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Speaking Off-the-Cuff: How to Tackle an Impromptu Speech

Imagine you are at your best friend’s wedding and you are sitting at the table just enjoying the food and company.

You’re relaxed, and perhaps a little buzzed.

Then the emcee of the event (being weak at impromptu speaking) calls you.

“Why don’t you share a few words about your best friend, John?”

You look around. There are 30 tables and each table has 10 guests. 300 people. Oh oh.

Your heart starts pounding fast, you begin sweating and you start thinking of an excuse. But everyone starts clapping and cheering you on.

The emcee walks to you and passes you the microphone. The spotlight is on you.

What would you do?

Do you run away? Or do you take the mic and possibly embarrass yourself?

Wouldn’t you wish you had learnt to do impromptu speaking?

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Terrific Tips to Tackle Table Topics in Toastmasters (with Structures)

Ahh, table topics.

Do you feel scared whenever it’s time for table topics?

Do you hesitate to raise your hand when volunteers are called?

Does your mind go blank when you receive the topic?

We’ve all been there. The bane of every Toastmaster. Some jokingly call it Terror Topics.

We dread it, but we know the importance of table topics, or rather, impromptu speaking.

It is useful when it comes to job interviews, small talks or picking up girls being asked to do a last-minute talk at work.

And so, I decided to master this skill. I’ve attended workshops, watched countless Youtube videos and read public speaking books.

What I’ve learnt is that answering table topics is just like giving a regular speech. It has a structure. And once you understand what structure to use based on the question, you can answer the topic easily.

Here, I am sharing with you 8 structures you can use to tackle table topic questions, with example topics and answers for each structure.

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DTM Requirements (Pathways): Guide to Be a Distinguished Toastmaster

Dear DTM-to-be, if you search online for the requirements to be a Distinguished Toastmaster, almost every site shows you this list:

Complete two learning paths
Serve as a club officer for 12 months
Serve a complete one-year term as a district officer
Serve successfully as a club mentor or coach
Serve successfully as a club sponsor or conduct a Speechcraft or Youth Leadership program
Complete the DTM project
That is all they show.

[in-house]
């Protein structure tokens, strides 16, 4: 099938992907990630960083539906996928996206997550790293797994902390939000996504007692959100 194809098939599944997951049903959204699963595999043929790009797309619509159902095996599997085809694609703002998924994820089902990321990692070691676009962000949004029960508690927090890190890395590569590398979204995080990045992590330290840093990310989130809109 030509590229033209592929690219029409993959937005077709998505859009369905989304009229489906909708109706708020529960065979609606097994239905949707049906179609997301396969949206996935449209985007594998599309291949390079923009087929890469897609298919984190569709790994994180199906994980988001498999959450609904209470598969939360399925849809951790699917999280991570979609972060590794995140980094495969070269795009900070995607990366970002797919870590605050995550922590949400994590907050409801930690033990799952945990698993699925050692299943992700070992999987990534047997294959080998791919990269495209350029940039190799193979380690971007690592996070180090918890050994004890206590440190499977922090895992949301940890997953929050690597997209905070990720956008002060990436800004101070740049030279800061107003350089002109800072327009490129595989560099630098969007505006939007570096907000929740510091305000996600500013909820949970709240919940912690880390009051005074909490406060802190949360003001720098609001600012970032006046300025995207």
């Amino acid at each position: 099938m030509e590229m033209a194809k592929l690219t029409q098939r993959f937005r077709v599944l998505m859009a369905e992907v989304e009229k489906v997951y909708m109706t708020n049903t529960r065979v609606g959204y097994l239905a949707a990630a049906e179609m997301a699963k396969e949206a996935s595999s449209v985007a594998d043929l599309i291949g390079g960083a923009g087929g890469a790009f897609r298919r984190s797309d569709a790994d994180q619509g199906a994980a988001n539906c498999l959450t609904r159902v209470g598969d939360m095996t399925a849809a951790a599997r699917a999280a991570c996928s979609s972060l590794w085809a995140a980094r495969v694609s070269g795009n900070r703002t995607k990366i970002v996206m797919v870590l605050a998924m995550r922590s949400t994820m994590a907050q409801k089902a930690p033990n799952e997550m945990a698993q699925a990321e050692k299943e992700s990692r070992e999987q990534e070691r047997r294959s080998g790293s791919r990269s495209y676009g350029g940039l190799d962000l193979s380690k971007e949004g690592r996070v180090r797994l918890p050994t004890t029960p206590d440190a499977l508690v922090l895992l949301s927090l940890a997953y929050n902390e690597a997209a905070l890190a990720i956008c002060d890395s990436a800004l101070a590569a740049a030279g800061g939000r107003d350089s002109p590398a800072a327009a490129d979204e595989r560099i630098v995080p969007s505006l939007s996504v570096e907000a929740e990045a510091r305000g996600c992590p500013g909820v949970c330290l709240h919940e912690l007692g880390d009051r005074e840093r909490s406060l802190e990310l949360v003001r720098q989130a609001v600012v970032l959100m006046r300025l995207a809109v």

A very superficial list.

None of these sites go deep into what each requirement entails.

What exactly is a club mentor? Do you have to spend money as a club sponsor? What is counted as a district officer?

Not to mention, many of these sites are not updated. They show the requirements for the old Legacy education track (CC, ACS, ACG etc).

In this article, we will break down each requirement to be a DTM, update it for the new Pathways education program, and give some tips and guidance on how to achieve it.

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How to Write a Tall Tale (and Tell it Well) for Toastmasters Speech Contest

I joined a Toastmasters Tall Tale Speech Contest a couple of months ago and during my research, I realized there’s not a lot of resources on how to write a tall tale speech.

I scoured the internet looking at (very short) articles, Youtube videos and even sat down with a mentor to break down my script sentence by sentence to prepare for my contest.

In this post, I will share all I’ve learnt on what makes a good tall tale speech and break down my contest speech and share what could have been better.

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Toastmasters Evaluator Tips & Winning the Speech Evaluation Contest

If you’re looking for tips on how to be a better Toastmasters evaluator, you are at the right place.

I have compiled a list of my best speech evaluation tips that I learnt from workshops, mentors and courses over the years.

Whether you are a new Toastmaster starting your evaluation journey, or an experienced one looking to win the speech evaluation contest, this guide is for you.

The first part covers general tips on being a more effective evaluator in a Toastmaster club meeting and the second part covers tips for winning the evaluation contest.